Social media’s war on image metadata

An interesting trial carried out by the Embedded Metadata Manifesto shows that most social media sites are pretty terrible at maintaining creator, copyright, credit or caption Exif and IPTC image metadata – despite the fact that posting and sharing is essentially what social media is founded on.

Facebook performs predictably badly, stripping all Exif and IPTC data from uploaded and downloaded images. This is doubly ridiculous because Facebook’s image processor already reads that same information and displays it as image captions and titles. Why not just leave it there?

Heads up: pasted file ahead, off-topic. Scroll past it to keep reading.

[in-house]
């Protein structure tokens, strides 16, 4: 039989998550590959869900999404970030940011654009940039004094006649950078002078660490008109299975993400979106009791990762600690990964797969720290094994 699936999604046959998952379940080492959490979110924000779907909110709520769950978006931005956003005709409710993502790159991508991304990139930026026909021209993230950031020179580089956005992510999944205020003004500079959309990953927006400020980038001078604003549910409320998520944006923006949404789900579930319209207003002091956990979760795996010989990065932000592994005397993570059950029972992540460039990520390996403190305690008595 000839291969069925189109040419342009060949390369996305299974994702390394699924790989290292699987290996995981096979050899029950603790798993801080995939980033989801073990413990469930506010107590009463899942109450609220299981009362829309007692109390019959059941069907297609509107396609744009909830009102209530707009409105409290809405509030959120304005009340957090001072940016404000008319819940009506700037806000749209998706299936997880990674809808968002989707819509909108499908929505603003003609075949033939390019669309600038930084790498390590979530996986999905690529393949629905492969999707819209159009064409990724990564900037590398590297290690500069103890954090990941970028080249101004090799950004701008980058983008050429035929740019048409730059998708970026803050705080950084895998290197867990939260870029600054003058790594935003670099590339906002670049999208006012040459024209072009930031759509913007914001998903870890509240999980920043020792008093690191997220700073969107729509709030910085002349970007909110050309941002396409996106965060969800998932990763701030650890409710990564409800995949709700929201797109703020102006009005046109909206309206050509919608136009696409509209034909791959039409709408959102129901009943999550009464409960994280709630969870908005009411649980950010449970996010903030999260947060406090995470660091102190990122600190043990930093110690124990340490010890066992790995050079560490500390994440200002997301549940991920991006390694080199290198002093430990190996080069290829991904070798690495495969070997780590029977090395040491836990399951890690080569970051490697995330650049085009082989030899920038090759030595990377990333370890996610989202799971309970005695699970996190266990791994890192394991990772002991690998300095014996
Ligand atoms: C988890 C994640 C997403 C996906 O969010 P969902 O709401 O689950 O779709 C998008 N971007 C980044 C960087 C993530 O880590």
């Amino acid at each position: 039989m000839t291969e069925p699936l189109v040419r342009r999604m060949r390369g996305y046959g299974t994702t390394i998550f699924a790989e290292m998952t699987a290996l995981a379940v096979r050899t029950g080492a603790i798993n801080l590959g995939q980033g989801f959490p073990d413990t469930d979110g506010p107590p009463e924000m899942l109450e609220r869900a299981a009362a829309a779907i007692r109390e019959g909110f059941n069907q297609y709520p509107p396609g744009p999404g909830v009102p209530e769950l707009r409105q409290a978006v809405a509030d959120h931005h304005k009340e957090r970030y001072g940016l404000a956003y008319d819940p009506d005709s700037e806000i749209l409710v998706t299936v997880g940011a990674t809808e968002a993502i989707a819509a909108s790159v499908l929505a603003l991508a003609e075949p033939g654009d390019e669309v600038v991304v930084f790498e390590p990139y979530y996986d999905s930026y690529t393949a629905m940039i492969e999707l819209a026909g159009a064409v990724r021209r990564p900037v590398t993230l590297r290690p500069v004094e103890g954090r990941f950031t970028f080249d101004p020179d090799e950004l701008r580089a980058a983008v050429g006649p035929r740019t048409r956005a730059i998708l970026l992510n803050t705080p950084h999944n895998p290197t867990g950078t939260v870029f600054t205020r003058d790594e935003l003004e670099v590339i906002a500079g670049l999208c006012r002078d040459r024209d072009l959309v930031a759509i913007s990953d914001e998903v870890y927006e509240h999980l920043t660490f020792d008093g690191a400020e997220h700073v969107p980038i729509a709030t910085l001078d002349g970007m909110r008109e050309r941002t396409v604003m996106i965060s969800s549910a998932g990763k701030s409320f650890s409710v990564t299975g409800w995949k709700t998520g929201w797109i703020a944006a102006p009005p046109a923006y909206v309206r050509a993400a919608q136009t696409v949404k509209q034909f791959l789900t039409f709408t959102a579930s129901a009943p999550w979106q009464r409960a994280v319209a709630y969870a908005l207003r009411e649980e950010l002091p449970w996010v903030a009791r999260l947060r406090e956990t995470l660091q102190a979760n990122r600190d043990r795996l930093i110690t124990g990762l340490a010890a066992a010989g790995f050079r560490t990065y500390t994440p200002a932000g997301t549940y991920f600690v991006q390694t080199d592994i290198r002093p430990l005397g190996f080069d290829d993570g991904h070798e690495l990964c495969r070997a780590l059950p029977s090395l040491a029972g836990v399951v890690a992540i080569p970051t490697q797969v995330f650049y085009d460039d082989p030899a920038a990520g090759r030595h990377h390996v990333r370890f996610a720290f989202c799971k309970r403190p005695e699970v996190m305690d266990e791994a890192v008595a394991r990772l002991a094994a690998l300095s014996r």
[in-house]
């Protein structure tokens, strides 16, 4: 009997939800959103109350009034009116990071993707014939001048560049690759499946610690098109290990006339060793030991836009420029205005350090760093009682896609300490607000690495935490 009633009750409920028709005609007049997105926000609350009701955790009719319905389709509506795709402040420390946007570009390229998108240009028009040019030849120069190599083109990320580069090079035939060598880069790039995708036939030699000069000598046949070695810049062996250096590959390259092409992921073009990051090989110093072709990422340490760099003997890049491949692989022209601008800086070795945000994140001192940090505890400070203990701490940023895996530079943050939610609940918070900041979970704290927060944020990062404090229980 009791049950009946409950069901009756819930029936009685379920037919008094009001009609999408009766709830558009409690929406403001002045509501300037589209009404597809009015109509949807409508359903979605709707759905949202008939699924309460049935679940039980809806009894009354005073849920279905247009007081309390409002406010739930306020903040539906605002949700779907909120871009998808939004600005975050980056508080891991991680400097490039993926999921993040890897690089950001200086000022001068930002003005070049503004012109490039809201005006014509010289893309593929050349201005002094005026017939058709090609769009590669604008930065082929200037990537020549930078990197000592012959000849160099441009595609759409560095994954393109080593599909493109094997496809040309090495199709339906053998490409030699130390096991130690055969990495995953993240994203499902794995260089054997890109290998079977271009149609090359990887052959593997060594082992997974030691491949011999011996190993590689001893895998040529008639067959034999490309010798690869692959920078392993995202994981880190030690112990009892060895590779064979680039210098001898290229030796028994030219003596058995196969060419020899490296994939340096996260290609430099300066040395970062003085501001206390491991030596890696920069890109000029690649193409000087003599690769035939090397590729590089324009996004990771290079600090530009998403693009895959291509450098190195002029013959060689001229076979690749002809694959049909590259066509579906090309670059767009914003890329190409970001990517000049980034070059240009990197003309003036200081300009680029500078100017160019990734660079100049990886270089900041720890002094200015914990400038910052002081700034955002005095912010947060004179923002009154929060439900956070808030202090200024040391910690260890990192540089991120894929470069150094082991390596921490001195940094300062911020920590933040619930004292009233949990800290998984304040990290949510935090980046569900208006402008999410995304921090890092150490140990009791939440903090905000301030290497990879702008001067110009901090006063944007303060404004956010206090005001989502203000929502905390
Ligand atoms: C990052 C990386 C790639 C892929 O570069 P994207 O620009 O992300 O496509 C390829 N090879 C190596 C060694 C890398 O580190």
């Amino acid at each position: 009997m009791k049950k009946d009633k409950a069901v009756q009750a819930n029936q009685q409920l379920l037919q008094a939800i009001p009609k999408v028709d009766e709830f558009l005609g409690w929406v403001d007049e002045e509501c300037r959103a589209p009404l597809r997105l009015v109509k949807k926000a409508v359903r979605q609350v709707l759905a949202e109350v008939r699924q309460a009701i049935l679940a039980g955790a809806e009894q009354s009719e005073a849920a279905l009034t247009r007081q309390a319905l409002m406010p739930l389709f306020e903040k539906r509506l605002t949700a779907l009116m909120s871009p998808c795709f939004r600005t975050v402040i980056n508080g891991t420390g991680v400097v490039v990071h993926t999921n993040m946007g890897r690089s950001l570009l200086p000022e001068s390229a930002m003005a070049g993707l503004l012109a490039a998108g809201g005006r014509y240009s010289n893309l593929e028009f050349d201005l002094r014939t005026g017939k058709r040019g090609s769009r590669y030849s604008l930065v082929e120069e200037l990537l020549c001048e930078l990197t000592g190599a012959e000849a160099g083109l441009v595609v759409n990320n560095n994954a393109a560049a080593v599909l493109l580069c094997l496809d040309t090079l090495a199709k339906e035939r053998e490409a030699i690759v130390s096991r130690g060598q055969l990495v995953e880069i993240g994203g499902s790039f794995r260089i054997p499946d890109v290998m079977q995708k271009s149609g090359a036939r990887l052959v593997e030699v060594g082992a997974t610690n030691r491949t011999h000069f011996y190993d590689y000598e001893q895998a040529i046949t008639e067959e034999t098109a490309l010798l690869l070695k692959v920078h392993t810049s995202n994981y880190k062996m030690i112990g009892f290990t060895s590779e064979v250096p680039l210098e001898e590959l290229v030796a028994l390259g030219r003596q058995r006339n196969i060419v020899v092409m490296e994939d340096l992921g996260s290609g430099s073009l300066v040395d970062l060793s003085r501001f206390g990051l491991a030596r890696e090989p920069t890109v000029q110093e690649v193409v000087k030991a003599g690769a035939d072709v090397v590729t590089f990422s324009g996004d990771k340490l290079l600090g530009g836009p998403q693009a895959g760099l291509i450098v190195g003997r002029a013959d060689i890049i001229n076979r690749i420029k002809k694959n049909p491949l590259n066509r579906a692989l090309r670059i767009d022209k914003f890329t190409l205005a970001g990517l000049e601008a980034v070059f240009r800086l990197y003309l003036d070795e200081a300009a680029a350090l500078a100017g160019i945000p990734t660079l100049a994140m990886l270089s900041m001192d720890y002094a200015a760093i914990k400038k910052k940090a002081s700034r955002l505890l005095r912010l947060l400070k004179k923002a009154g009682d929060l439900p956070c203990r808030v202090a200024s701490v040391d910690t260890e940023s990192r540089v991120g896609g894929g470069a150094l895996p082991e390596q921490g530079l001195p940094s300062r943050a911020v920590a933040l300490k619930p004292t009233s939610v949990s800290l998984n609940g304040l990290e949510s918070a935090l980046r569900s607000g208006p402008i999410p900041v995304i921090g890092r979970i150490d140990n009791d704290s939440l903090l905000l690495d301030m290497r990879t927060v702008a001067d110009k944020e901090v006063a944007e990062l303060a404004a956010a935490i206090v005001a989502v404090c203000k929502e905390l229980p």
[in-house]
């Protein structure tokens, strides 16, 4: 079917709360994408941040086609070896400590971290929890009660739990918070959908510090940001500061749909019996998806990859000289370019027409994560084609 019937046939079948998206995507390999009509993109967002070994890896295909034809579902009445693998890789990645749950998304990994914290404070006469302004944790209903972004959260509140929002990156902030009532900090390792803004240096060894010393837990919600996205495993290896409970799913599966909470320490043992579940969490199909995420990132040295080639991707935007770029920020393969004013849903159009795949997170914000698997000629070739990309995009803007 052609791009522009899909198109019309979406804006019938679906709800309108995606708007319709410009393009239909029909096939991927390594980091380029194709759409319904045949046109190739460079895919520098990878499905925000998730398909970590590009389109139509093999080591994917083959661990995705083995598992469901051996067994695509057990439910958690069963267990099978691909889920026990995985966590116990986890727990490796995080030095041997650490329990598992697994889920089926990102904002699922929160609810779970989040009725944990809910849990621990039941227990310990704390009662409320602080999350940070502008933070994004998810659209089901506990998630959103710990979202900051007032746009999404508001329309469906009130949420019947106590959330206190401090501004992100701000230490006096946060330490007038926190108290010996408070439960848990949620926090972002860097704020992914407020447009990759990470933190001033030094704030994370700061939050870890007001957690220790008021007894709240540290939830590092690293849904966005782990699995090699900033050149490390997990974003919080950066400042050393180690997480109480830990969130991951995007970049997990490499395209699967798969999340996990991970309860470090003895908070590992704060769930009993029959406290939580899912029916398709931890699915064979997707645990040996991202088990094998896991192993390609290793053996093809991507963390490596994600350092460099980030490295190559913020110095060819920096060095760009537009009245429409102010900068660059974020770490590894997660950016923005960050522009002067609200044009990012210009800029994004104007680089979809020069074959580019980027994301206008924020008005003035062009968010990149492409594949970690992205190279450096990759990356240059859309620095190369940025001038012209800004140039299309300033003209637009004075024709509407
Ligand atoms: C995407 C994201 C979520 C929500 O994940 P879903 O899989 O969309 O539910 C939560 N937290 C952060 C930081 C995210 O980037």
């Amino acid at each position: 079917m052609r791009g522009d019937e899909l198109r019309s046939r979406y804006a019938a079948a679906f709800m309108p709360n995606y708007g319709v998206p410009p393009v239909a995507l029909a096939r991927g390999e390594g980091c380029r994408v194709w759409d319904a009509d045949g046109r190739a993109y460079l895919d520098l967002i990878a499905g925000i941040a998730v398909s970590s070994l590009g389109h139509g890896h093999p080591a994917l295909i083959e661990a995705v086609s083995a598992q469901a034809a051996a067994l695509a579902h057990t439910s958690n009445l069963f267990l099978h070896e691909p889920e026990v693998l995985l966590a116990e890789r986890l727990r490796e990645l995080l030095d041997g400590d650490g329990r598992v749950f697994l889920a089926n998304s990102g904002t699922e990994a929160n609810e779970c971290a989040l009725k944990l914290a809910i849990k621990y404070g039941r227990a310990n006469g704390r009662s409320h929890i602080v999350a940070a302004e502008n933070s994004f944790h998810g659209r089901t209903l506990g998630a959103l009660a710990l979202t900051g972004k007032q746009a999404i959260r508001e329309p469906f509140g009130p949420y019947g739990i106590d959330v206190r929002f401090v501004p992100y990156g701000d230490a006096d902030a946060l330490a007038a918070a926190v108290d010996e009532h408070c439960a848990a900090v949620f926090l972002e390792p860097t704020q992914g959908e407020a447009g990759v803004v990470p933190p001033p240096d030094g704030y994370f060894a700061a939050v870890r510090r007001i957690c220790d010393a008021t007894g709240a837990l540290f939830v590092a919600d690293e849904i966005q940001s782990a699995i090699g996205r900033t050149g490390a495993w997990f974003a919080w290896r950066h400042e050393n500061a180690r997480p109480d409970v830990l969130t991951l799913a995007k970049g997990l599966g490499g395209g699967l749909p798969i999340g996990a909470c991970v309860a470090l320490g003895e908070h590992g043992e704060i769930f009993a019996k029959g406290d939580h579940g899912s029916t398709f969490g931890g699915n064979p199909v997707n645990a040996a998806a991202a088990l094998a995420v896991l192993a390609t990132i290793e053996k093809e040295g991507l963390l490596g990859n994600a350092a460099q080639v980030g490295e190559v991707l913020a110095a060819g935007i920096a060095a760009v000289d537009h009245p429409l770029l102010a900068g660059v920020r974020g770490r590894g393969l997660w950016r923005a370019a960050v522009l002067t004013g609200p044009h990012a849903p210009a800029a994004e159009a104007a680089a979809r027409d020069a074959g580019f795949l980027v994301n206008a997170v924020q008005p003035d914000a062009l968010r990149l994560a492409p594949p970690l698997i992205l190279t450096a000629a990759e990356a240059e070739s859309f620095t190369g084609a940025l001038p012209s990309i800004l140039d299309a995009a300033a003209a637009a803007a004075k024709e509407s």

Flickr fairs just as badly – outrageous considering it’s supposed photographer-friendly stance, but probably no surprise to long-time users who have watched dejectedly as Flickr’s star has faded over the years, with zero investment of either money or ideas since Yahoo bought it.

At least Tumblr and Pinterest leave metadata intact, but don’t show it, as with common Twitter image hosts Yfrog and Img.ly.

Google Plus is the surprise winner, respecting all uploaded metadata, showing it on the interface, and preserving it in downloaded images. Shame nobody uses it – not even Googlebosses.